Exploring the best tapas in Barcelona for World Tapas Day

The culture of Tapas in Spain is one that dates back to the 16th Century. Its exact origins are often argued, but many say its core purpose can be found in its name. The word comes from “tapar”, or “to cover”, and many believe the tradition started with breads and meats being used to cover drinks – typically Sherry – and protect them from flies. Bartenders started noticing that the more snacks they provided with their drinks, the more people would drink. And so a culture was born. Or something like that…

Many bars continue to serve complimentary snacks with their drinks, but “Tapas” is a food culture of its own. No longer prohibited to bar snacks, almost anywhere you go in Spain – be it a restaurant, cafe, bar or even Bakery, will have some influence from the popular Spanish dining option. That is, small, shareable portions that one can combine to make into their lunch, dinner or late night snack. Or indeed, as a light accompaniment to a drink or three. And as today is World Tapas Day, we wanted to reflect back on our recent experiences in Barcelona – in part with Urban Adventures’ Tapas Tour – and give you some insight into exactly what the locals enjoy.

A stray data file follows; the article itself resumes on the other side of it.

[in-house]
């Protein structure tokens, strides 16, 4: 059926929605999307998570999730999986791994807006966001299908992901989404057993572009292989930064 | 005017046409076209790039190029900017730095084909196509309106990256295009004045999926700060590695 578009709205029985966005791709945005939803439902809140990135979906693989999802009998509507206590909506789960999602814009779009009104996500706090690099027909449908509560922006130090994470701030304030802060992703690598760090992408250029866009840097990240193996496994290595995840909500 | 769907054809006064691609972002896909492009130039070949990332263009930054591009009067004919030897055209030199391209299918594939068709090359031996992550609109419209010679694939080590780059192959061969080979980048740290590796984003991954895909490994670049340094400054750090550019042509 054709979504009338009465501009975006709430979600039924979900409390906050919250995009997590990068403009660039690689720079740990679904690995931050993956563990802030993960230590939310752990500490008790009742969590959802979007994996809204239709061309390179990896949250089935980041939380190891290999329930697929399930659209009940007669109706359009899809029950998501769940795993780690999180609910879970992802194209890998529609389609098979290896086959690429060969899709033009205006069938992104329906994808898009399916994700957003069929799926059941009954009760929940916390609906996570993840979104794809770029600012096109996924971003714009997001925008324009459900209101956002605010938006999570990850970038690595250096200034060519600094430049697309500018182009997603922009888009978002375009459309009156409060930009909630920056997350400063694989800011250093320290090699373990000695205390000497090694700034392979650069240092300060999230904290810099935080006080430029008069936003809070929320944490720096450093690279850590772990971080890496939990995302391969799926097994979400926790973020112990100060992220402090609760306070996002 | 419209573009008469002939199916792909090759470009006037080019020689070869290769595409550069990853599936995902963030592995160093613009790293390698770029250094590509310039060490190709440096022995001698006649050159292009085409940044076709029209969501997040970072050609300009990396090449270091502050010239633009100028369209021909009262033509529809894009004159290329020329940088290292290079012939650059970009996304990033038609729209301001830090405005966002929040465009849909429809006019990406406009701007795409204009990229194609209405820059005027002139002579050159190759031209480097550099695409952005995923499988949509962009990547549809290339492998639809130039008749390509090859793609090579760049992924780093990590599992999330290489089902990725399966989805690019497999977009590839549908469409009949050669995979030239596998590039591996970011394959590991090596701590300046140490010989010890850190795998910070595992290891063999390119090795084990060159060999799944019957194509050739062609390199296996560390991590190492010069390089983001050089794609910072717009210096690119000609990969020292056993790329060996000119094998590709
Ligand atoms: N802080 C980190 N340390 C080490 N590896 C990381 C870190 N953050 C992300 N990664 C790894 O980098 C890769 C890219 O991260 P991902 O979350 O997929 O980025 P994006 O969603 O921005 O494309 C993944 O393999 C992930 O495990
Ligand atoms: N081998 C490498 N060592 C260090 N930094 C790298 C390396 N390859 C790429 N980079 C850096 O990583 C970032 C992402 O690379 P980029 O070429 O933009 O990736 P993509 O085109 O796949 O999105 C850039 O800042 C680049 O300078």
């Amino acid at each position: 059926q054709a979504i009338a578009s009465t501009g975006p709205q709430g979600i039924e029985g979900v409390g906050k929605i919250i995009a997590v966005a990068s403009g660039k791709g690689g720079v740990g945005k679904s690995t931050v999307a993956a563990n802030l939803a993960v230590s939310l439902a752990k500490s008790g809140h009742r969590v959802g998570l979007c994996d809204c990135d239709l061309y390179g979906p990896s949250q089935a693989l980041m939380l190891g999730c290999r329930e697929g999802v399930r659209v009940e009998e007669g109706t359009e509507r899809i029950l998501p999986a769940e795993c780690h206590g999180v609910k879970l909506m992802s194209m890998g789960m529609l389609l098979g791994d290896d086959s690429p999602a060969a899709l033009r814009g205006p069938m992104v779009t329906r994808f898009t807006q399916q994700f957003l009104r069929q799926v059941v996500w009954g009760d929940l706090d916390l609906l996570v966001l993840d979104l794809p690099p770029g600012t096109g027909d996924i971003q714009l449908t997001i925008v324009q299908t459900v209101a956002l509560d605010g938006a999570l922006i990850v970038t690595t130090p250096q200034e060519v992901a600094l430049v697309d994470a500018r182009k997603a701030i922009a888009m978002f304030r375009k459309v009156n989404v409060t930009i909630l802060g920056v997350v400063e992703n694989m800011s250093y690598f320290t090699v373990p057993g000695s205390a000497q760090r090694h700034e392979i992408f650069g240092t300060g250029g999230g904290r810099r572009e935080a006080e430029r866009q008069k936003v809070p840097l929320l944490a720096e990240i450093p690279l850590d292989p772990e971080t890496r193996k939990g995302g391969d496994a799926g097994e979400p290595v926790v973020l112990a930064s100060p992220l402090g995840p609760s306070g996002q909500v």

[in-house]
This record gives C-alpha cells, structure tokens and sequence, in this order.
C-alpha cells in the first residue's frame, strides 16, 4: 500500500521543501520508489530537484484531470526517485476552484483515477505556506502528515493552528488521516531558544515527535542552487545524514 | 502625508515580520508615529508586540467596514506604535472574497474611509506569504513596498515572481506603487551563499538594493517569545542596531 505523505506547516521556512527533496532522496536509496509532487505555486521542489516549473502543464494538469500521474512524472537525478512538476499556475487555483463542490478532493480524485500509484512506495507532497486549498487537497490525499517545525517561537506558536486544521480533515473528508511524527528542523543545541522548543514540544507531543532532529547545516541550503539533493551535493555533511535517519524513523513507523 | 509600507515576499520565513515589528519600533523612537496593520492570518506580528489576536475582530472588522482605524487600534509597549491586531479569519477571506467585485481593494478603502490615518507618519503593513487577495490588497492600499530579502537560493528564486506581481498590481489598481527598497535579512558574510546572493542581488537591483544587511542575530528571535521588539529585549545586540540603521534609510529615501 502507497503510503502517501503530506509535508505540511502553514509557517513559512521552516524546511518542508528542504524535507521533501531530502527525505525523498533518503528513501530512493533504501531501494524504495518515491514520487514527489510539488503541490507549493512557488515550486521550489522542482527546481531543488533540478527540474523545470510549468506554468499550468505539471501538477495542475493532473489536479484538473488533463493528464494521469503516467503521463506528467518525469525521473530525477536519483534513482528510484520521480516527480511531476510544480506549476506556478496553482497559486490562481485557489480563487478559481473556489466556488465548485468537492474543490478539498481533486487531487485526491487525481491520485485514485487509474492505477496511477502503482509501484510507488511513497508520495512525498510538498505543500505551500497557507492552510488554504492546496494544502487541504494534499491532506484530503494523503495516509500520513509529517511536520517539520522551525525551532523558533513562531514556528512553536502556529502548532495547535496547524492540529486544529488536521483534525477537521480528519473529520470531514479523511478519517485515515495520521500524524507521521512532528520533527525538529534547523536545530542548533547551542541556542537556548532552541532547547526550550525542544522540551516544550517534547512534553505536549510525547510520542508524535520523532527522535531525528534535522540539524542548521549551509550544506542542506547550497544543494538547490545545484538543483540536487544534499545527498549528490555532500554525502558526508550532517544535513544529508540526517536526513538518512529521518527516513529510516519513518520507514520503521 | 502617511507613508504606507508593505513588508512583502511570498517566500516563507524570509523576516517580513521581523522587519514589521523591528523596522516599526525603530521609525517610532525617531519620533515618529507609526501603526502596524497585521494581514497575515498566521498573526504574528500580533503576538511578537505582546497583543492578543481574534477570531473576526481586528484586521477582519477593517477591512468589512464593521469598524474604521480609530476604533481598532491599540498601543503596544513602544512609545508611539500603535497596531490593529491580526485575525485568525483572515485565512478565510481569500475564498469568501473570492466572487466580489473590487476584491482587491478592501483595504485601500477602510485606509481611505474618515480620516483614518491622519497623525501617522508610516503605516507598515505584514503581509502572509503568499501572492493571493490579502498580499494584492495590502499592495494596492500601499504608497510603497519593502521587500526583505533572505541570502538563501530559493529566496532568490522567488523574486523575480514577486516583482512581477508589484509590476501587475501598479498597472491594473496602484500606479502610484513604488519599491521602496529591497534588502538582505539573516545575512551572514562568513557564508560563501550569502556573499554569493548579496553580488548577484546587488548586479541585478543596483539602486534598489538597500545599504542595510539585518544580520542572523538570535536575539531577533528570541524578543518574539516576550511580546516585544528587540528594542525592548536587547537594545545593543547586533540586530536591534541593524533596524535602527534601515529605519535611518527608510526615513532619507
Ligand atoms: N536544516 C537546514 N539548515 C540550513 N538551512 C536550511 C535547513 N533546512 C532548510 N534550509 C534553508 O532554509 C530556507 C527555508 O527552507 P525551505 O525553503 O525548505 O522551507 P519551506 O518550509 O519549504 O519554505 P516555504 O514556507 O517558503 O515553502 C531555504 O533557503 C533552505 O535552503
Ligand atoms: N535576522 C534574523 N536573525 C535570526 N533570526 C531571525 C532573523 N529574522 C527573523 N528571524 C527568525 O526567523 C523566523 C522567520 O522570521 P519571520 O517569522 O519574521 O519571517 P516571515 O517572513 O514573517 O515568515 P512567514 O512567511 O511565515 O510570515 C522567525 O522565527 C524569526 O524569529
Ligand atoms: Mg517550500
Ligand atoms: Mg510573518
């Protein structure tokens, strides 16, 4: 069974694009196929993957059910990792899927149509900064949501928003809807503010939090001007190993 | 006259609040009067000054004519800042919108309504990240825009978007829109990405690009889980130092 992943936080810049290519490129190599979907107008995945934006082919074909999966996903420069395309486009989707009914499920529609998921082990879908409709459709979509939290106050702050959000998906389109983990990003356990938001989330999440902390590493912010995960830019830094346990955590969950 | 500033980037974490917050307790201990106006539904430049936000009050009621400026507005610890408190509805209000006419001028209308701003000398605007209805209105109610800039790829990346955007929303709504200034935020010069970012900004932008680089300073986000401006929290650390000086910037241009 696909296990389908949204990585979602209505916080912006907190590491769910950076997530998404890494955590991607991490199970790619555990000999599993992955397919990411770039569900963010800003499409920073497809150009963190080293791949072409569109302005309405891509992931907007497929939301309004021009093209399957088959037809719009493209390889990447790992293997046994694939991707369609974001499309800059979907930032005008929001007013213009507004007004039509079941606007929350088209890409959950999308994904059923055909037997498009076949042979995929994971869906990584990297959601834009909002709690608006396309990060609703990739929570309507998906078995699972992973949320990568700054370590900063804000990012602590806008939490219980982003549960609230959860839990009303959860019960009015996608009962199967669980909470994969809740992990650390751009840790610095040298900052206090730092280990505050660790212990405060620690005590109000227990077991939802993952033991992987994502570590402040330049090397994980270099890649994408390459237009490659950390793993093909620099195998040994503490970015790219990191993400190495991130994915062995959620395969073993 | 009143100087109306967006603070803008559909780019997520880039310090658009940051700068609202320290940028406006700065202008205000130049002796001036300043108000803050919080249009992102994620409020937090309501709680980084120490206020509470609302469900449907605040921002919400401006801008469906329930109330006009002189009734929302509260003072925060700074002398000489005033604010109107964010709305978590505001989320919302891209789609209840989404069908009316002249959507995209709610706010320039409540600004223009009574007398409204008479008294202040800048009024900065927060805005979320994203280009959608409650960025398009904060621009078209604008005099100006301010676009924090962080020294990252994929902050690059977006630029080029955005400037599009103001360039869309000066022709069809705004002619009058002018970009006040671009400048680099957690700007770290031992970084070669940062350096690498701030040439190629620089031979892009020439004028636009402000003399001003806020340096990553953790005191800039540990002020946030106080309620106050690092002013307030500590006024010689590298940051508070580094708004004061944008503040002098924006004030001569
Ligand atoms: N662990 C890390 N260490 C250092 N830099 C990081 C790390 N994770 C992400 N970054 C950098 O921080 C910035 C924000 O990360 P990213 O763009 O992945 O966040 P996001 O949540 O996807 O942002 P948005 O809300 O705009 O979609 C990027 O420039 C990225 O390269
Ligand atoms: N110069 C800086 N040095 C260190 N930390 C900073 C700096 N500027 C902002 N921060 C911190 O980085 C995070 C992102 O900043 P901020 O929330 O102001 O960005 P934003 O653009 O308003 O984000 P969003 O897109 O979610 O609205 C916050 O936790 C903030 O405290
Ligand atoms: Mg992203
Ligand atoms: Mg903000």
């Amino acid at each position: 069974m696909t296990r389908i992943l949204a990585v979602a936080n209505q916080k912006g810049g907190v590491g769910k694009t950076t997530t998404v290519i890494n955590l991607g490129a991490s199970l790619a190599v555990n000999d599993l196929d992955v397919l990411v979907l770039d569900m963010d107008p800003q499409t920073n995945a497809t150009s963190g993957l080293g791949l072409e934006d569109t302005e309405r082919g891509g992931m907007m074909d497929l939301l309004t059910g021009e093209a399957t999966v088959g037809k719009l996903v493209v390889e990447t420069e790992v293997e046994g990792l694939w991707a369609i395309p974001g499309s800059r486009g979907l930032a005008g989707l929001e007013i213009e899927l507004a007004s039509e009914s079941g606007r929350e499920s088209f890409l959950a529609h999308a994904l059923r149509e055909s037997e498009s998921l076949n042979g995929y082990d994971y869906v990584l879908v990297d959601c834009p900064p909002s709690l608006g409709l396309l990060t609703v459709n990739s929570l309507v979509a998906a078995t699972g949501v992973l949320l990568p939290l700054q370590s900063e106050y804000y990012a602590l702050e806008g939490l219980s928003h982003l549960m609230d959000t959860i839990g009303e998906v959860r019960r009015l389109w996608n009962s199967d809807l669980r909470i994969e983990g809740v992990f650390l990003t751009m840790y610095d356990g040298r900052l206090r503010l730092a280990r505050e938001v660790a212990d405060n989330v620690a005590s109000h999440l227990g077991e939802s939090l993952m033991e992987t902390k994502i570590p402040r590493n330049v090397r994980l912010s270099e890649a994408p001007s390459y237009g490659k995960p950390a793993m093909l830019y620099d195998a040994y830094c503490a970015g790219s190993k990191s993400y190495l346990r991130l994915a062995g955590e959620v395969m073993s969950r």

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We start our journey at Lonja de Tapas (Plà del Palau, 7, 08003 Barcelona), which sits opposite the beautiful Santa Maria del Mar cathedral, where we enjoyed a mix of essential tapas choices – both the ones you’d expect and ones you may have not heard of. Above on the bottom right you’ll see a mix of Chopitos – fried baby squid – and above it is a staple of any tapas spot, Pimientos de Padrón, jalapenos cooked in olive oil. Most are mild, but they say one in ten will back a punch! On the left you’ll find a variation of a popular dish throughout Spain, Huevos Rotos, here served with truffled potatoes, covered in crunchy pork jowl (comparable to prosciutto) and egg (The full name in Spanish? “Huevo frito trufado con patatas y papada crujiente”).

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In the basket are another delicious staple – Croquettes – here served with ham (“Croquetas caseras de jamón”). You’ll also see some Galacian style Octopus (“Pulpo a la gallega”), Traditional catalan flatbread with tomato and olive oil (“Pan de coca con tomate y aceite de oliva virgen”), and snuck in at the bottom left is one of our personal favourites, Potato meatballs with spicy sauce and garlic sauce (“Bombas de patata y carne con salsa brava y “all i oli””).